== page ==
4. @ Gary Leff — If they’re spending the same, Priority Pass needs to renegotiate. Why would a small room with no free consumables be so expensive? Compare that to giving a whole family a free steak dinner at one of the new restaurants.

  5. I am landing at Dfw about midnight with all of the lounges closed and virtually every restaurant and bar are closed. I found this minute suites deal on PP and trying to decide if I want to stretch the benefit until the first AA lounge opens at 4 am. The minute suites has two shower rooms which allow you 30 minutes for $20-$30 so you could conceivably spend most of your time waiting for a shower. With one free hour (and the difficulty of making a reservation with PP), and then paying $28 per hour for three more plus the shower charge, and the bathroom out in the terminal, it looks like whatever the Hyatt is charging will be a better deal. Now if only the DFW hotel would try to compete with this place and let me stay 4 hours for $100!

  6. Rod,
    Whatever the Hyatt is charging won’t be a better deal because:
    1. you have to run the TSA security gauntlet in the morning to get back to the airside, and it’s always a hassle at that time of day, no matter which entrance you use.
    2. if you go for Hyatt Place for less $, you’ll have to either wait for their shuttle to pick you up and take you back to the airport, or take the rental car shuttle bus to that facility and walk over to the hotel. Lost sleep time + it’s cold in November at midnight.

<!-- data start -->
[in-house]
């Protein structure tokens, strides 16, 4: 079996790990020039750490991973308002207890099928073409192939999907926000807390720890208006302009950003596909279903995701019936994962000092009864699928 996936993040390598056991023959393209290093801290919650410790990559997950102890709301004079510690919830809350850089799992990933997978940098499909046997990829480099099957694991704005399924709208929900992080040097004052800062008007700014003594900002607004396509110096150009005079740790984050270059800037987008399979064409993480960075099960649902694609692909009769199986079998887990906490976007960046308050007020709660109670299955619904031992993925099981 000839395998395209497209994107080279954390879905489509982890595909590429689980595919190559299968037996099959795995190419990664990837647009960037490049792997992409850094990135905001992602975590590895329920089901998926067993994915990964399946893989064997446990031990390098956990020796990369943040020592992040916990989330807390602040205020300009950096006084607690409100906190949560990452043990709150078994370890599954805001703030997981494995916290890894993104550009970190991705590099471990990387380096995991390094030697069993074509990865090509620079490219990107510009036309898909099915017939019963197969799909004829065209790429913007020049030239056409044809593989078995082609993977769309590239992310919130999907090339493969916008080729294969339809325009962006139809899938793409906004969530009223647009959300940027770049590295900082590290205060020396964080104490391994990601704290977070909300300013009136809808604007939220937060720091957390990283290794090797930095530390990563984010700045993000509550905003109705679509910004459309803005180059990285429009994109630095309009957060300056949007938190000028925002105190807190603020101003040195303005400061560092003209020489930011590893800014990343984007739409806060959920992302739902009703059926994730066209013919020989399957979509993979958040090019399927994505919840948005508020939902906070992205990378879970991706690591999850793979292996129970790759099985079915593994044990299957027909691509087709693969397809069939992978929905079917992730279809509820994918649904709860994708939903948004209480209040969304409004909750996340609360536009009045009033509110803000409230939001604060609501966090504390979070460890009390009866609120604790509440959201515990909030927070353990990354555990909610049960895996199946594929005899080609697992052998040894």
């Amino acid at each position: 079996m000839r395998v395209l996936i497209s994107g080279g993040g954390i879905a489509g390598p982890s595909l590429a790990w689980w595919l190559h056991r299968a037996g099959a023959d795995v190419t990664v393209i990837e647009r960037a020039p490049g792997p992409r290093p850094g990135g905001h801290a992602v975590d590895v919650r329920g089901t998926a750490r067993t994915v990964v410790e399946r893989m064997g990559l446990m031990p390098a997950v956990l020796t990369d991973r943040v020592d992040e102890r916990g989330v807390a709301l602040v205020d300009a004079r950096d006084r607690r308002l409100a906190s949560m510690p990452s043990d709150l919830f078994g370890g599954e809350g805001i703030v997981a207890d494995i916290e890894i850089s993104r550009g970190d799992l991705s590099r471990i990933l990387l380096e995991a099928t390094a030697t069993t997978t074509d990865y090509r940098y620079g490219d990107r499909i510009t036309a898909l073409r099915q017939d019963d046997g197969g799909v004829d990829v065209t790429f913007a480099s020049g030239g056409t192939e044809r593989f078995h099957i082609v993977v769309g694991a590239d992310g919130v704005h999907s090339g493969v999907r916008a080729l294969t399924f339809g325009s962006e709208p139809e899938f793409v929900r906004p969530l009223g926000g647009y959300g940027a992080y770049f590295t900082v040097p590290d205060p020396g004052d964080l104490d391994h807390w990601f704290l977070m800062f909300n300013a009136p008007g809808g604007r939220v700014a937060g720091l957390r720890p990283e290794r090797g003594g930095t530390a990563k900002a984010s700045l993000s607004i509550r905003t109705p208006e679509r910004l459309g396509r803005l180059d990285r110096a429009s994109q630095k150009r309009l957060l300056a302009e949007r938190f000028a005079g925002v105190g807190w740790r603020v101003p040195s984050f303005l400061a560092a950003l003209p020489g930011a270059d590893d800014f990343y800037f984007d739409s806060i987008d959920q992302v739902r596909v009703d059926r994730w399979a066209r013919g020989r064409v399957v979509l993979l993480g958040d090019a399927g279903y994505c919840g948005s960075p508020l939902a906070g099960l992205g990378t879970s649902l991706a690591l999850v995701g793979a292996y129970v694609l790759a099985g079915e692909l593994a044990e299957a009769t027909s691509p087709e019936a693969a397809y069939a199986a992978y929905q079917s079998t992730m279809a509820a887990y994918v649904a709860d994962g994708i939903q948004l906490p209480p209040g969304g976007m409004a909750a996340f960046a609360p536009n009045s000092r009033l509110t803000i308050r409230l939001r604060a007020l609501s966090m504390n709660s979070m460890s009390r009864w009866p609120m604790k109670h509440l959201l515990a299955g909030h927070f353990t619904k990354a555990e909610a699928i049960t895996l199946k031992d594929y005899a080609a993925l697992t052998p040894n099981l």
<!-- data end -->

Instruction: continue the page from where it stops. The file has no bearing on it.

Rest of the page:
3. if you stay at the Regency for more $$, you’ll have to either wait for their shuttle, or walk through the parking lot, which is pretty creepy at that hour (not recommended if you are a single female). Lost sleep time + nightmares about being mugged.
    4. if you stay at the Grand these time and safety and convenience issues pretty much melt away, because you’ll pay $400 for one night (week night rate).

    Buy the hours you’ll need at Minute Suites, take your shower at the Admiral’s Club the next morning (or the Centurion Lounge). Save your time and $ for Hyatt when you have enough of both to enjoy the properties.